As the United States of America turns 245 years old this July 4, Mississippi – the 20th state to join the Union – stands to influence American Democracy as it is known.
On June 24, 2022, the Supreme Court of the United States handed down its final decision in the case of Dobbs vs. Jackson Women’s Health Organization. Six out of nine justices sided with Mississippi’s State Health Officer, Thomas Dobbs, over the only state licensed abortion clinic in the state about the legality of a 15-week pregnancy abortion ban. This action was not only the catalyst for Mississippi’s abortion trigger bans (including a 6-week heartbeat law) but it overturned the landmark case, Roe v. Wade, which granted national protection in terms of the right to choose for tens of millions of women across the nation.
On June 28, 2022, Congressman Bennie Thompson, of Mississippi’s 2nd district, held the sixth January 6 hearing as the committee’s chairman. The committee was formed in July 2021 to investigate the January 6, 2021 right-winged attack on the U.S. Capitol. Congressman Thompson is leading the charge in changing public perception of what happened on January 6 and finding out how culpable former president Donald Trump was in the insurrection.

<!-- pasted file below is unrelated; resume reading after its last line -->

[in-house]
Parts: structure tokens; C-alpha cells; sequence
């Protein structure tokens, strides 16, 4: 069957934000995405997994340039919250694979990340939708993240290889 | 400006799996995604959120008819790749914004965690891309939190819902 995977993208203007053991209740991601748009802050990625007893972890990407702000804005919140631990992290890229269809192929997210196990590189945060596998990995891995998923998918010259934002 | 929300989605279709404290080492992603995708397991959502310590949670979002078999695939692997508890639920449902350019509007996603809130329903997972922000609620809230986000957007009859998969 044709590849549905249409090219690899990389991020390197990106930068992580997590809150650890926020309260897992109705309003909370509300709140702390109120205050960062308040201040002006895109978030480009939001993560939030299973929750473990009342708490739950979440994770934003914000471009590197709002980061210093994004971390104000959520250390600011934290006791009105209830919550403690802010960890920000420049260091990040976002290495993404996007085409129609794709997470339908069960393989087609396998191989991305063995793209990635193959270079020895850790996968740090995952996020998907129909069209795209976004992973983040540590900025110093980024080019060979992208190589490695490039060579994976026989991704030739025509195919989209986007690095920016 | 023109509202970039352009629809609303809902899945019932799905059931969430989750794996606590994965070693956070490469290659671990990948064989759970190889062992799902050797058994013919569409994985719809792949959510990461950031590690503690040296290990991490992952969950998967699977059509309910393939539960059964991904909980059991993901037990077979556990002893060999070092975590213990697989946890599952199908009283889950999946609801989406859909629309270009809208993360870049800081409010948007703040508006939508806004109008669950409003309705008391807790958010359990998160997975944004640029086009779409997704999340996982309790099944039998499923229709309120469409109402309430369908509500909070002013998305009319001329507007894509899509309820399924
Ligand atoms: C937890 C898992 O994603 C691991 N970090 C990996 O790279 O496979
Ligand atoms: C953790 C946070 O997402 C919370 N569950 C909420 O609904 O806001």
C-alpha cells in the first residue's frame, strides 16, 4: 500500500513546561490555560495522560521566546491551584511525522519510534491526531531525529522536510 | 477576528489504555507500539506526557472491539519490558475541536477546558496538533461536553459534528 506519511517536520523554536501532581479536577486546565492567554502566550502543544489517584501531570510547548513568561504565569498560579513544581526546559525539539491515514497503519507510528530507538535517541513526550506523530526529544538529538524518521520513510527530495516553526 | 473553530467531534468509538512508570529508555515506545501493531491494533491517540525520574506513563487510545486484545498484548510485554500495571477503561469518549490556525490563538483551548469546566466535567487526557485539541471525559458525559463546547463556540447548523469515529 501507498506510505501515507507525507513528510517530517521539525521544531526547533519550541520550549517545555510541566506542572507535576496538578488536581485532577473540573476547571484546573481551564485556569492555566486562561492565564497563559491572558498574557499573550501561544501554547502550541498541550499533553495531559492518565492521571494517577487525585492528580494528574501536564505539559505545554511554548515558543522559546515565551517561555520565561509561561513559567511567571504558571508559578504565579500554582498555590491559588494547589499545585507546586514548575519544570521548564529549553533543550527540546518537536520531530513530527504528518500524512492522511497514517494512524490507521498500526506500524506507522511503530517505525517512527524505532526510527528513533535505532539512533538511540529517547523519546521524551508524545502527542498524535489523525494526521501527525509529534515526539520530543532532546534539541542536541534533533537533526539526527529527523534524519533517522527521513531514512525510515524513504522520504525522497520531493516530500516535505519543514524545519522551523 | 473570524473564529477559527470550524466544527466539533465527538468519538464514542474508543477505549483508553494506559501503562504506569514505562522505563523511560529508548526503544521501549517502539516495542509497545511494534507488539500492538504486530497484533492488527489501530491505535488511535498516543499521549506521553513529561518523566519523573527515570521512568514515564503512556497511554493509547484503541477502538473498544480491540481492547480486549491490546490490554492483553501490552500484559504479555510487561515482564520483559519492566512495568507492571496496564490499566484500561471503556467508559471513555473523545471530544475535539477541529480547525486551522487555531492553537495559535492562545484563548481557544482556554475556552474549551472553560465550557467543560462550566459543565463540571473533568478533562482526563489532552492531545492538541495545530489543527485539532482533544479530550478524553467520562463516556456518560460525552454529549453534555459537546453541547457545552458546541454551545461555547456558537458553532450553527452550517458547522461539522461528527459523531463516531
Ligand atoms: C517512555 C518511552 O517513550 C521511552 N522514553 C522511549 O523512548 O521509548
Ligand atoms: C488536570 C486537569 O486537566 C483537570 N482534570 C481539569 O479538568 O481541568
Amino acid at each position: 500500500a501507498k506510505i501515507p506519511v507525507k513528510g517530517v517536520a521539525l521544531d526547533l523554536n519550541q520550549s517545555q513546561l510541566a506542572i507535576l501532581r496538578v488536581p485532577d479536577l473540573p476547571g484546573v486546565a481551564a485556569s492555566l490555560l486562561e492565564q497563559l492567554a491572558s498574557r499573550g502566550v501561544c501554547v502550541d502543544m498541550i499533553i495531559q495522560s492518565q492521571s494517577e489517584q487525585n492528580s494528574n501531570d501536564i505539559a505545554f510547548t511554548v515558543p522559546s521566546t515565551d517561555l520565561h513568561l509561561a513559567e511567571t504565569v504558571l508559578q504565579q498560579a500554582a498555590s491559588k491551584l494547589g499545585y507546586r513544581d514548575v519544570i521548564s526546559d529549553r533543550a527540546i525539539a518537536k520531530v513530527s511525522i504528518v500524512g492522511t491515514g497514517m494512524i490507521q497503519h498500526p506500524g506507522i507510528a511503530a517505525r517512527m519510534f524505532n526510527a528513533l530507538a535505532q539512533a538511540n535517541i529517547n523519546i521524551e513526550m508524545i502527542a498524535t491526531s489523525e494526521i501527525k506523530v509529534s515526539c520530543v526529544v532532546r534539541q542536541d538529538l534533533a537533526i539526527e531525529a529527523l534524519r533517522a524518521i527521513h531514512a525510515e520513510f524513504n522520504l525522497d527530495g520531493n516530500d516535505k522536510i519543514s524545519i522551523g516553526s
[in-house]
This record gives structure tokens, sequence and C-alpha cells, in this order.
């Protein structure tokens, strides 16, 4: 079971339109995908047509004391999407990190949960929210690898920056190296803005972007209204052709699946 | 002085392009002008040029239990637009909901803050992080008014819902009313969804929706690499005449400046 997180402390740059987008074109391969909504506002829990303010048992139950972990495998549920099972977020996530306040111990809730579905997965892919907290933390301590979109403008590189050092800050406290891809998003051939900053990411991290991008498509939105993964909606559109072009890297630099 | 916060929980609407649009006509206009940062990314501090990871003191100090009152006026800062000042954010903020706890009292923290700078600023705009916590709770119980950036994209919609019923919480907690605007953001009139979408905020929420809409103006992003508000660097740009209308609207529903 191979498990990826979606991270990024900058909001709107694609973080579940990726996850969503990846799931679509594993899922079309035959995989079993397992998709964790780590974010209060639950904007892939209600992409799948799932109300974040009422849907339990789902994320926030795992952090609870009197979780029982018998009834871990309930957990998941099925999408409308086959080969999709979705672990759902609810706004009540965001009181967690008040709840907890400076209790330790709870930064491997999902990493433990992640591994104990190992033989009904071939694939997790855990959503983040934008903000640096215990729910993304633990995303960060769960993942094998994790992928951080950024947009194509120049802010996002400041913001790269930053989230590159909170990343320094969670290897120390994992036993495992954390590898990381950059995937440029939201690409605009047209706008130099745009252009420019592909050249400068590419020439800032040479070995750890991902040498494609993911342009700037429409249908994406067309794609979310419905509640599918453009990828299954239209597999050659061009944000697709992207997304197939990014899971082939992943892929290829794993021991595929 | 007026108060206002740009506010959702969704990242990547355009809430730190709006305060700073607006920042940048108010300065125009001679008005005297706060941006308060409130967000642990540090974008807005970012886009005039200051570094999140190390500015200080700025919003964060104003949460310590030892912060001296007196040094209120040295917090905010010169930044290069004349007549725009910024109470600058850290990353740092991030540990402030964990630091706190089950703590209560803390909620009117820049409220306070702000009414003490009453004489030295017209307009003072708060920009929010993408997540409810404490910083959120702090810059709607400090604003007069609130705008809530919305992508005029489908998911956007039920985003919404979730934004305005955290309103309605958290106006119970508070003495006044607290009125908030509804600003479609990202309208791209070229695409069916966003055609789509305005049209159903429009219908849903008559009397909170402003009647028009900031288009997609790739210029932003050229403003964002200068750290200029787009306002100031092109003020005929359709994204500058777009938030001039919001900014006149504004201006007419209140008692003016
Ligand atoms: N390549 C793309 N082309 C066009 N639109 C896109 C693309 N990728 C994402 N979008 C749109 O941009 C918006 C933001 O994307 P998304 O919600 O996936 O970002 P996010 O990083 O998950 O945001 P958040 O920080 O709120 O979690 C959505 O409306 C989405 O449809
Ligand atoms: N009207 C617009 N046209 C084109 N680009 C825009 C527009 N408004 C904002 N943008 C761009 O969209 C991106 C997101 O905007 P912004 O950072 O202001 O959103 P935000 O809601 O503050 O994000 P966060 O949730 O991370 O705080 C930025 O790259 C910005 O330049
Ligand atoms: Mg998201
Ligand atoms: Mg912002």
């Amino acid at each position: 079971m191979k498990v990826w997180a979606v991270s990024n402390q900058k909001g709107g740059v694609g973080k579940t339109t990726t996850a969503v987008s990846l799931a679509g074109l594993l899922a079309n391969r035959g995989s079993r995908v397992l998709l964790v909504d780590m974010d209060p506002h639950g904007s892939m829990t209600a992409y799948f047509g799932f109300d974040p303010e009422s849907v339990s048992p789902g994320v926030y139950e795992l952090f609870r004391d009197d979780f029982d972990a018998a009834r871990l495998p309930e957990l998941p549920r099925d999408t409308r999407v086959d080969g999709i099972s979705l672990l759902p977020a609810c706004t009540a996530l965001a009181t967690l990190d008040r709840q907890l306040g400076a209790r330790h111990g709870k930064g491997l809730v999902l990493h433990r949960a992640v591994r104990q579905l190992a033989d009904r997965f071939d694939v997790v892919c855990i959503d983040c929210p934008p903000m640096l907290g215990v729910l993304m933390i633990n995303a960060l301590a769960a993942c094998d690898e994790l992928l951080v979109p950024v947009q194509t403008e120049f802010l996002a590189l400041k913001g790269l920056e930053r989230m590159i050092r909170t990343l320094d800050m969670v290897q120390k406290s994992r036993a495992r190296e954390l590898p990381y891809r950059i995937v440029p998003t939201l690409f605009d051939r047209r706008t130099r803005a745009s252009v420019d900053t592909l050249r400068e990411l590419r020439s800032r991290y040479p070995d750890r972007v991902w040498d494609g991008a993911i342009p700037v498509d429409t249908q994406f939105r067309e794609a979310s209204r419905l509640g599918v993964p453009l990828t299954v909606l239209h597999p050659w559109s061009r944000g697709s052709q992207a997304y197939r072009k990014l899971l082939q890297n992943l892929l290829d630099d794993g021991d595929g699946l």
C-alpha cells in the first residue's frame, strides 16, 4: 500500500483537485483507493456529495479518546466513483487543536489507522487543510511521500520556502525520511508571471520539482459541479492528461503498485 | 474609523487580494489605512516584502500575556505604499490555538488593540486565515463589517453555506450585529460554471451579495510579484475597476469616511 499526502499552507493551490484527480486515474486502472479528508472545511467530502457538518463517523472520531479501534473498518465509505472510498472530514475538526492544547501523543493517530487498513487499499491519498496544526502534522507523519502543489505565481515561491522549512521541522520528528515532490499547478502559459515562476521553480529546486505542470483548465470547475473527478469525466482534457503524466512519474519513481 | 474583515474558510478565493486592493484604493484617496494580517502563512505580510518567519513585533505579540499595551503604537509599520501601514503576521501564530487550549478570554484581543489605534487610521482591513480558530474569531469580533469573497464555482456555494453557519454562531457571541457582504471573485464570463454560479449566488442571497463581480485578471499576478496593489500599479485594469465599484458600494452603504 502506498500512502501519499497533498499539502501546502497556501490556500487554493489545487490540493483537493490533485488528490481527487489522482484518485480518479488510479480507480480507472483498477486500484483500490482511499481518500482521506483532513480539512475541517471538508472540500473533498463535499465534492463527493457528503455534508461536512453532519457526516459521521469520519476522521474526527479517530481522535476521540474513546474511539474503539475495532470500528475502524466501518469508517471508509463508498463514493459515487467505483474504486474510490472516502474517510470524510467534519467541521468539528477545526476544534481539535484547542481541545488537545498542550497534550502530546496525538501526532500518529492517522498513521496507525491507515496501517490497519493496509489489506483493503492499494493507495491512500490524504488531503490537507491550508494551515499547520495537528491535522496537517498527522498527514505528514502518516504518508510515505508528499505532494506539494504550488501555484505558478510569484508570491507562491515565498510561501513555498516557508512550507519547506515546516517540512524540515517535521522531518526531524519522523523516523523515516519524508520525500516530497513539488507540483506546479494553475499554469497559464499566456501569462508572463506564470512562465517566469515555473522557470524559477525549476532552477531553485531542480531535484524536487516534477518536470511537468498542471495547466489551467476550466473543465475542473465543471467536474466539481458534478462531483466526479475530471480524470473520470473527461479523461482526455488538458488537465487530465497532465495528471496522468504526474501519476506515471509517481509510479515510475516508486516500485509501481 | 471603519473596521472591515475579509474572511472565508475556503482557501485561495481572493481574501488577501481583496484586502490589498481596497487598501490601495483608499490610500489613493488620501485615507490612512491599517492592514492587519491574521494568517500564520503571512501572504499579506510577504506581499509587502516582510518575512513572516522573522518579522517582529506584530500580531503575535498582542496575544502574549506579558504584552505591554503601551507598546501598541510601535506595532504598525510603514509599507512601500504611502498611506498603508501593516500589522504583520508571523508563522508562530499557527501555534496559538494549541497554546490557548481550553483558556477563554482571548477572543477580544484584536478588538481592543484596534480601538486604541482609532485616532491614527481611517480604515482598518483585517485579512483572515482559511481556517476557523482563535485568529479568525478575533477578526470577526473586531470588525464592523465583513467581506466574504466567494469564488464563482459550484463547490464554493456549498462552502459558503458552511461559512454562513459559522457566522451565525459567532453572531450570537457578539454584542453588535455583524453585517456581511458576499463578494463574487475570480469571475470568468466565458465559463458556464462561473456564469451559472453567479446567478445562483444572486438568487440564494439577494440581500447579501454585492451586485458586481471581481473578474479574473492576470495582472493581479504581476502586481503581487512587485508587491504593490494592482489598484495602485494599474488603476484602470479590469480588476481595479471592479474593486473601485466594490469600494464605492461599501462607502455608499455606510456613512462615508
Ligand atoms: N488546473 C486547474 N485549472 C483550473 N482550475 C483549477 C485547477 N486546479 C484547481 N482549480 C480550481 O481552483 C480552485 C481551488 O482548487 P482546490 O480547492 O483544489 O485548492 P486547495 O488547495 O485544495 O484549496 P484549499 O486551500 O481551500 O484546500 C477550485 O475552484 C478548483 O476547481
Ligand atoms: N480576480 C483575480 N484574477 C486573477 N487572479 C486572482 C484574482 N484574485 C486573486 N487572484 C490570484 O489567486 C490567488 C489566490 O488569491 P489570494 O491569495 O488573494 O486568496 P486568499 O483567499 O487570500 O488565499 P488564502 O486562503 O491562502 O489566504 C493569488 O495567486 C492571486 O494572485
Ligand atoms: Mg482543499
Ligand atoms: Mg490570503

Dobbs vs. Jackson Women’s Health Organization
Located in the heart of the state’s capital city of Jackson, Jackson Women’s Health Organization is commonly known as “the pink house” and the last standing abortion clinic in the state. In 2018, representatives of the Mississippi Legislature introduced House Bill No. 1510 into session as a general bill/constitutional amendment, and it was passed in March of that year by a majority vote of 75-45 along party lines in the House and 38-14 in the Senate, also along party lines.